-Detailed information regarding the student body, including UGPA and GRE score ranges, and years to graduation. This information helped me identify programs where I might be competitive for both admission and for funding, and can provide one gauge as to the academic preparedness of the students beyond the simple admissions rate offered in the ACSP Guide. Some students might also use this information to identify “reach” schools. The years to graduation also gives you a sense, for full-time only programs, what proportion of the class is graduating in “normative” time, which can be an important indicator of how well the program is doing in educating students in a timely fashion, offering classes needed to graduate, etc.

    -Quantitatively ranked opinion surveys of planning educators. People can argue all they want about how accurate or relevant opinions/judgments about program quality are to the actual education received by students, but opinions of program quality do, unfortunately, shape the structure of career opportunities for SOME graduates. Yes, you can go to a school that lacks a highly-ranked planning department and receive a great education and land a great job –which is great! – but the reality is that many prospective students want to have a sense of a program’s competitive standing/quality perception in the minds of the field’s experts, and will factor that information into determining where to apply or attend. I found this information to be especially valuable - in fact, I found it interesting that certain schools (which shall remain nameless given the fair use issues that are the point of this thread) that are general , non-planning specific “brand name” prestige institutions sometimes did not fare as well as other schools which do not have the same general cachet in society. Based on the ACSP Guide’s listed (and low) acceptance rates, some of these brand name schools might appear to have very prestigious, desirable or high-ranking planning departments. But the additional survey data offered by Planetizen paints a different picture, as some schools with low acceptance rates faired poorly in the overall ranking and in the opinion survey. In one case, it caused me to seek out a graduate of a certain program through my professional network to find out more about the program and why it was so poorly ranked, and confirmed my decision NOT to apply to that school which, upon further research, appeared to be “all sizzle and no steak”.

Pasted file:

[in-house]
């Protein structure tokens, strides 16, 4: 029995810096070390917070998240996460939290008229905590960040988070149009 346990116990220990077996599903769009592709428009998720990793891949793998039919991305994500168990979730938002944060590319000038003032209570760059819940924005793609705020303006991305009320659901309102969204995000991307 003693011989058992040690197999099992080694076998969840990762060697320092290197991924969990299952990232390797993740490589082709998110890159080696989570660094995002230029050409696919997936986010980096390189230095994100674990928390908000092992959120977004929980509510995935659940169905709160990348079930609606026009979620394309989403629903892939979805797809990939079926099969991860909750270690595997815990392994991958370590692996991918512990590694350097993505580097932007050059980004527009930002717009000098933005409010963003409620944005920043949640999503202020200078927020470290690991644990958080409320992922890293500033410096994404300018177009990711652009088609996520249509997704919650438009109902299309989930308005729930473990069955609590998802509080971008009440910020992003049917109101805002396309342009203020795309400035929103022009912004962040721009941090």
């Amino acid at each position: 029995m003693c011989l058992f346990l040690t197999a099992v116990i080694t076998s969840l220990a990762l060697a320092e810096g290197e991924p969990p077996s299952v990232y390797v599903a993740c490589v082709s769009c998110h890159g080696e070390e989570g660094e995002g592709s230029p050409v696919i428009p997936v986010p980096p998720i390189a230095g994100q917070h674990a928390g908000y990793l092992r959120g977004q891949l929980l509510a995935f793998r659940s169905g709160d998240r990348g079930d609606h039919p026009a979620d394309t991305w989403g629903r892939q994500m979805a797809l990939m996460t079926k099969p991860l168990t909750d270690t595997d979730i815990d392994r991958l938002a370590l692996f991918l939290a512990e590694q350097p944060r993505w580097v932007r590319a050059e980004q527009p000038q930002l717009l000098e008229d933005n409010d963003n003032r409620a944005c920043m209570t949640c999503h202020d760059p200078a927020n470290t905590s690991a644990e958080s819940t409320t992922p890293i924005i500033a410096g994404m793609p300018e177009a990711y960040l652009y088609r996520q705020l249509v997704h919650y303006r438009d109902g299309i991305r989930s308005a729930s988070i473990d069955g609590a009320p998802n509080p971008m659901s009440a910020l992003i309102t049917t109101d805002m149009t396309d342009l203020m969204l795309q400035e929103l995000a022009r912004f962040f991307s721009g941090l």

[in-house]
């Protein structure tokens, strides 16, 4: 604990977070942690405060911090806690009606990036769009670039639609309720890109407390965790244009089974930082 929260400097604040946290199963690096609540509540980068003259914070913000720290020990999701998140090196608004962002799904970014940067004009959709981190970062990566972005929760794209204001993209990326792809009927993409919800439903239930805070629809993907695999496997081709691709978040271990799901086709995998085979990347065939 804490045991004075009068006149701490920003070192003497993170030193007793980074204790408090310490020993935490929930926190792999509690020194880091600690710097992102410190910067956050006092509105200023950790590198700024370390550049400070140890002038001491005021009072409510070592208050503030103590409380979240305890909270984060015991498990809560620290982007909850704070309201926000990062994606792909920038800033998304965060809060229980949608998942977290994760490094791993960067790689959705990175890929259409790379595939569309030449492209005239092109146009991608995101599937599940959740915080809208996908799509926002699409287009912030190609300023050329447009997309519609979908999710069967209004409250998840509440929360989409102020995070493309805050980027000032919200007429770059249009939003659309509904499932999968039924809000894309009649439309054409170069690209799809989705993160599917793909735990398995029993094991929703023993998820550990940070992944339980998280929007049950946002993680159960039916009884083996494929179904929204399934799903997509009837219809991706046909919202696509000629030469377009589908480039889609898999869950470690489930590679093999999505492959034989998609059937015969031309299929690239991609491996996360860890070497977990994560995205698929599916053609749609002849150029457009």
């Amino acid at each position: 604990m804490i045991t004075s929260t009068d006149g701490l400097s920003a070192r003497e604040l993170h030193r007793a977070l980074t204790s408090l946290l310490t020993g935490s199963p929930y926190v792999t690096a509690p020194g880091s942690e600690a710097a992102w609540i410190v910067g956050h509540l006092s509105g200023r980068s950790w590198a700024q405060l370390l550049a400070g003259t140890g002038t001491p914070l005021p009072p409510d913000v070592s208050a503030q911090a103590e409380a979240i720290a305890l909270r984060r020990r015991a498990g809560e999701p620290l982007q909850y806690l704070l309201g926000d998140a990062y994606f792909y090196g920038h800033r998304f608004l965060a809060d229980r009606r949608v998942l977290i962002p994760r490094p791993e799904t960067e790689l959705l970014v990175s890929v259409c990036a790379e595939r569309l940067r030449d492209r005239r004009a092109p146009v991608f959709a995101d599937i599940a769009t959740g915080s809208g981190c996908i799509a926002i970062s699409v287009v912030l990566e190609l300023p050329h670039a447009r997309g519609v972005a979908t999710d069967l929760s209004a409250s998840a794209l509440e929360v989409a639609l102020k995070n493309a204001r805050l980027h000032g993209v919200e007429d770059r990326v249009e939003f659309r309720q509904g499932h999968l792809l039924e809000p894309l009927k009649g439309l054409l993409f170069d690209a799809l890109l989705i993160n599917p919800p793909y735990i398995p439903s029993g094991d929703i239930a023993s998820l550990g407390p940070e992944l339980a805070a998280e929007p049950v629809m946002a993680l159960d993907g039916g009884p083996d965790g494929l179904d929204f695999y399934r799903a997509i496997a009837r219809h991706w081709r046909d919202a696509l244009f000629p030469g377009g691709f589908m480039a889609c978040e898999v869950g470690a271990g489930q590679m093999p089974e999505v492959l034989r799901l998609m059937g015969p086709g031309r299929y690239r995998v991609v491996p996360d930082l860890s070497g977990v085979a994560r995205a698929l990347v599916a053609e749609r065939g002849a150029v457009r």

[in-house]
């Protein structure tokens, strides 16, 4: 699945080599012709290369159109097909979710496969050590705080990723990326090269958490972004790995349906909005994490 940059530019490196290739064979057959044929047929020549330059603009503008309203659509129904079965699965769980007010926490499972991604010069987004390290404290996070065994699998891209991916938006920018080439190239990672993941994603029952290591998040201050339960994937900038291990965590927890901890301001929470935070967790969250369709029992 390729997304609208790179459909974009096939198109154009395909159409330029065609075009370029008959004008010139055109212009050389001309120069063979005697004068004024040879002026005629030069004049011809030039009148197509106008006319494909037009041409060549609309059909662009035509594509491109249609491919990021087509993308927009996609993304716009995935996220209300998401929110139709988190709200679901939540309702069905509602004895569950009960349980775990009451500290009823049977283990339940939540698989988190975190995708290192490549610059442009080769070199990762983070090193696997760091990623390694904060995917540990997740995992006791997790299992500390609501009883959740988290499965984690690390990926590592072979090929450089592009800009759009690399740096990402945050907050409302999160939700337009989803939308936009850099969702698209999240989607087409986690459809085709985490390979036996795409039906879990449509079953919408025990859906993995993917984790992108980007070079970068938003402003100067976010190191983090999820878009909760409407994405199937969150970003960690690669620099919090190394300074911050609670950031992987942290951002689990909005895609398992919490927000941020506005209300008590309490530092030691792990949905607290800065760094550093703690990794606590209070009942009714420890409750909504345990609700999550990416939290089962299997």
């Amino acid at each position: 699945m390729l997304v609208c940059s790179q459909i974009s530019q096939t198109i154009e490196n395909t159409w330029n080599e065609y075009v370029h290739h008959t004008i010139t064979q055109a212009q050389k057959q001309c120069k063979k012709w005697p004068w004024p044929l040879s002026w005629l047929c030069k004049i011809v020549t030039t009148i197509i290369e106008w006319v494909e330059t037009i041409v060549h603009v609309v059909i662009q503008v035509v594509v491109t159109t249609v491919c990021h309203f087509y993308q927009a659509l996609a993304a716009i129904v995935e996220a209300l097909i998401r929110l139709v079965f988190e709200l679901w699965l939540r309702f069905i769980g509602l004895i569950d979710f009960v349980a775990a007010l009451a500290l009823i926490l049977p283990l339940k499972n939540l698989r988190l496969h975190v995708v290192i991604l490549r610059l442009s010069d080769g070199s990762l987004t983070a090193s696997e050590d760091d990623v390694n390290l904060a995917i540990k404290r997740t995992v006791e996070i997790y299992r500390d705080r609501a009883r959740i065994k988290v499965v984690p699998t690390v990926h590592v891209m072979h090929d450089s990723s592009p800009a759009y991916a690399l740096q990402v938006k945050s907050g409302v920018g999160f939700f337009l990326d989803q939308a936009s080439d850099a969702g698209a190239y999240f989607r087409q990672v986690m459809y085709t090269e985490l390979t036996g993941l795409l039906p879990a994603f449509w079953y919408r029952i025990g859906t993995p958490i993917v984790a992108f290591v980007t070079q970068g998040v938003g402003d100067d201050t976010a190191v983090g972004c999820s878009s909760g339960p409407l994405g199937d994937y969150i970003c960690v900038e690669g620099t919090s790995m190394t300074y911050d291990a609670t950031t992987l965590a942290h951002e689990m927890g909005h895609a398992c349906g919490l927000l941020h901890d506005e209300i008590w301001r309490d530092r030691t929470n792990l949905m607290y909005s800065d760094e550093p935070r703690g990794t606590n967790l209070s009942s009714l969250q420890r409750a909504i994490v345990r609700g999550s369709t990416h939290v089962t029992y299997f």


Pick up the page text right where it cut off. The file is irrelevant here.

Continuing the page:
-Student survey comments/feedback. These can also be very useful as a component of the Planetizen Guide, and helped me get a sense of how students candidly evaluate the program they are in, what its qualitative strengths and weaknesses are.

    -Prominent Alumni , Internship Organizations, Affiliated On/Off Campus Groups. This was also very important to me. Certain profiles feature groups I hadn’t heard of that really piqued my interest, and when I looked into some of these internship organizations, I discovered some entities I did not know about, including several where I could see myself working post-graduation. The alumni listings also give you a sense of where the most “successful” students wind up later in their career. Again, all this helps some students “envision” where they might want to go with their career.

    It is unfortunate that Planetizen is being so aggressive on limiting fair use discussion. US News also sells the detail behind their rankings, but gives away the main summary ranking for free. You’d think that Planetizen would be willing to offer some free summary info and allow its fair use, while strictly limiting any dissemination of information that they chose to make subscription/put behind a pay wall.

    Nonetheless, I felt compelled to write in to present an opposing point of view about the usefulness of the guide. I found it to be very helpful and I hope Planetizen continues to produce it.